October 2, 2013

Cornell Vet School Will Expand With $63-Million Project

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By: GABRIELLA LEE

The design of a $63-million project for the College of Veterinary Medicine that will renovate facilities and allow the school to accommodate a larger pre-clinical class is in its final stages.

According to Paul Streeter, assistant dean of finance and administration at the vet school, the idea for the project arose out of the college’s strategic plan several years ago.

The pre-clinical years, or the first three years at the veterinary school, currently have classes of 102 students. However, Streeter said, the teaching hospital has the capacity to teach 120 students, and the new project aims to help the hospital achieve that goal.

The hospital has, until now, used this extra space for students who completed their pre-clinical years at other institutions and then trained their final clinical year at Cornell. The ultimate goal, however, is to have Cornell students who completed their pre-clinical years at the veterinary college fill the 120 spots in the hospital, Streeter said.

“The most expensive part of a veterinary education is the fourth year, the clinical year, but our hospital right now has that capacity,” said Streeter. “So what we want to do is take advantage of that capacity and really take advantage of that with all Cornell students and that will allow us to increase our class size for [the first] three years.”

Streeter added that, “from our standpoint we’ll be training the same number of veterinary students each year.”

While the idea for the project has been in the works for a while, it did not take concrete form until last year when the university hired the architecture firm Weiss/Manfredi to help design the project.

“We didn’t get funding to hire an architect until last summer, so the detail design and the real detailed planning for the project really began a year ago,” Streeter said.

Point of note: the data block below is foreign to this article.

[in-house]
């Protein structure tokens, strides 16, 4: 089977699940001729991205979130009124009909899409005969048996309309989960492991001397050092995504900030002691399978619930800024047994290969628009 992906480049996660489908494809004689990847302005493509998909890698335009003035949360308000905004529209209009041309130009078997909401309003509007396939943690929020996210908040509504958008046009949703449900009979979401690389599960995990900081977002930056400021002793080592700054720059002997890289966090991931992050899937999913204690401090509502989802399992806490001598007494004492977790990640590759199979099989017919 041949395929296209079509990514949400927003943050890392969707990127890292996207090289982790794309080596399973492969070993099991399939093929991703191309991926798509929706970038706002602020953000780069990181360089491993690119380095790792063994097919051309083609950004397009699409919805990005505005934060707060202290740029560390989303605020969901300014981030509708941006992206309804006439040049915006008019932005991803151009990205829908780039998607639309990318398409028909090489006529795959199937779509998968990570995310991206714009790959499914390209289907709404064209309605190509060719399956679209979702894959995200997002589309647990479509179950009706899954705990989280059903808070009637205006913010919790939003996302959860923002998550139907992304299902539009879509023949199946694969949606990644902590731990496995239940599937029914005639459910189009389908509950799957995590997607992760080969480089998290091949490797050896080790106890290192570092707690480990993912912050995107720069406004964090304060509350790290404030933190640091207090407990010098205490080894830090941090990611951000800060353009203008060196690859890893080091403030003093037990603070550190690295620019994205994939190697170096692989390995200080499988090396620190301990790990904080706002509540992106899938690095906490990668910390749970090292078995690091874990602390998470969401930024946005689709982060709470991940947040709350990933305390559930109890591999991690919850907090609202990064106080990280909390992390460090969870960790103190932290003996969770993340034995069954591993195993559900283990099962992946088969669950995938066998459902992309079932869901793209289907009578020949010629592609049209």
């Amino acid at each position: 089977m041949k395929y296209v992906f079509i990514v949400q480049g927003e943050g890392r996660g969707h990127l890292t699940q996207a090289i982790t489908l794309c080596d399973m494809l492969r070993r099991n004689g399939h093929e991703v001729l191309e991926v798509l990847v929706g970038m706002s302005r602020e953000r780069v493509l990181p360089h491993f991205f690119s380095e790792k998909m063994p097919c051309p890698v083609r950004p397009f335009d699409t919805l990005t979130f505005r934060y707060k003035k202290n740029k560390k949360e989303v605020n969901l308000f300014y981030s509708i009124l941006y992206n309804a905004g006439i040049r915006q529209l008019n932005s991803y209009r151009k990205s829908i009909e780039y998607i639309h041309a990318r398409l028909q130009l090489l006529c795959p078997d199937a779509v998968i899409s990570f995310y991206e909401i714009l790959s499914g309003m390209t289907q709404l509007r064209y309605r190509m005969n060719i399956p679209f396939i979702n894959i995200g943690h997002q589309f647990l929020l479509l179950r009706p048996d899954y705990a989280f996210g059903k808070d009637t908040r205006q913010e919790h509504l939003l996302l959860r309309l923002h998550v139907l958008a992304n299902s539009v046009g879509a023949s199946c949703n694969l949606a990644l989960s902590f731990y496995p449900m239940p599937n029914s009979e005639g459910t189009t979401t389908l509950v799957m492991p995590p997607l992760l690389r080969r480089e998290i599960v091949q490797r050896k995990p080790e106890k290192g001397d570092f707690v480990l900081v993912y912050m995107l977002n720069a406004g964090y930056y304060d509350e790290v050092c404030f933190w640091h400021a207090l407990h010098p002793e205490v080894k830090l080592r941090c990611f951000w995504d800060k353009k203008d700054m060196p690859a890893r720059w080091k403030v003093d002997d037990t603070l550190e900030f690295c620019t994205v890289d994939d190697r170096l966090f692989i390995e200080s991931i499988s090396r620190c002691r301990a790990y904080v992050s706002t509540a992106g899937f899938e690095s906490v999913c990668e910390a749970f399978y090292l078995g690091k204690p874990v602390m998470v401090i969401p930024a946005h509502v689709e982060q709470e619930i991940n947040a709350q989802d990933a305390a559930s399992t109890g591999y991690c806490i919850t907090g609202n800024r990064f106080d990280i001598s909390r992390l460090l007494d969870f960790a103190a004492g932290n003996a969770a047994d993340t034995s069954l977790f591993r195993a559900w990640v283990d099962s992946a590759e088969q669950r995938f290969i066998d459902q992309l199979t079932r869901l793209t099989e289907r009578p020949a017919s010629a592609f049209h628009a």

Of the $63 million raised for the project, approximately $59 million is coming from New York State through the State University Construction Fund, Streeter said. The remaining $4 million will come from college resources.

Streeter explained that money was identified in the summer of 2012 that enabled the planning for the project to begin. The vet school currently aims to have capital funding available by next summer so construction can begin.

With construction scheduled to begin during the summer of 2014 and be completed in the fall of 2017, the college hopes to enroll its first expanded class size of 120 students by 2017, Streeter said.

According to a University press release, the project will demolish “68,000 square feet of existing space, replacing it with 65,000 square feet of new space, and [renovate] 33,00 square feet.” Some of the buildings and spaces that will be affected by this construction include the James Law Auditorium, which will be replaced by a new three-story structure.

In a press release, Michael Kotlikoff, dean of veterinary medicine, stated that in addition to allowing the college to admit more students, the project would also result in many other benefits.

“The program will also benefit regional veterinary technician programs, who need greater hands-on opportunities,” Kotlikoff said. “Having access to Cornell’s facilities will empower the State University of New York and other veterinary technician training programs to attract the most promising students to their programs, provide them with the most effective training and facilitate their ongoing success in practice.”

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